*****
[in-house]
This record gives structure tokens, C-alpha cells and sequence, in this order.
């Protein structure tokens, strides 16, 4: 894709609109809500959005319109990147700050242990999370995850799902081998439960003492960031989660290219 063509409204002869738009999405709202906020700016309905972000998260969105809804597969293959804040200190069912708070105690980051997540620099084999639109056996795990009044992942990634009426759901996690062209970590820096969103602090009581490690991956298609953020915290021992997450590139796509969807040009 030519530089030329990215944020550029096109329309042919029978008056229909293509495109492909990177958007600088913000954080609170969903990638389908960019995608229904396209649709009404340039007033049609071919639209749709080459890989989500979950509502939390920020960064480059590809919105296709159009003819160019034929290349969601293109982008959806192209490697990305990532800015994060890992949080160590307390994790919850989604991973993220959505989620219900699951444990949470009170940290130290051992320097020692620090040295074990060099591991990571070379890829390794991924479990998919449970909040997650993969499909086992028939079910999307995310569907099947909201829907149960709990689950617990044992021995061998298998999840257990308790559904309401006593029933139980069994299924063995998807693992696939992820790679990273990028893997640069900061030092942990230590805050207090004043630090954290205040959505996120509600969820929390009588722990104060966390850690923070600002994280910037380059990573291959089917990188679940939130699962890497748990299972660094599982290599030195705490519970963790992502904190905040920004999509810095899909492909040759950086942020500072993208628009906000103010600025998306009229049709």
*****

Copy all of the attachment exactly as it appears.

[in-house]
This record gives structure tokens, C-alpha cells and sequence, in this order.
């Protein structure tokens, strides 16, 4: 894709609109809500959005319109990147700050242990999370995850799902081998439960003492960031989660290219 063509409204002869738009999405709202906020700016309905972000998260969105809804597969293959804040200190069912708070105690980051997540620099084999639109056996795990009044992942990634009426759901996690062209970590820096969103602090009581490690991956298609953020915290021992997450590139796509969807040009 030519530089030329990215944020550029096109329309042919029978008056229909293509495109492909990177958007600088913000954080609170969903990638389908960019995608229904396209649709009404340039007033049609071919639209749709080459890989989500979950509502939390920020960064480059590809919105296709159009003819160019034929290349969601293109982008959806192209490697990305990532800015994060890992949080160590307390994790919850989604991973993220959505989620219900699951444990949470009170940290130290051992320097020692620090040295074990060099591991990571070379890829390794991924479990998919449970909040997650993969499909086992028939079910999307995310569907099947909201829907149960709990689950617990044992021995061998298998999840257990308790559904309401006593029933139980069994299924063995998807693992696939992820790679990273990028893997640069900061030092942990230590805050207090004043630090954290205040959505996120509600969820929390009588722990104060966390850690923070600002994280910037380059990573291959089917990188679940939130699962890497748990299972660094599982290599030195705490519970963790992502904190905040920004999509810095899909492909040759950086942020500072993208628009906000103010600025998306009229049709």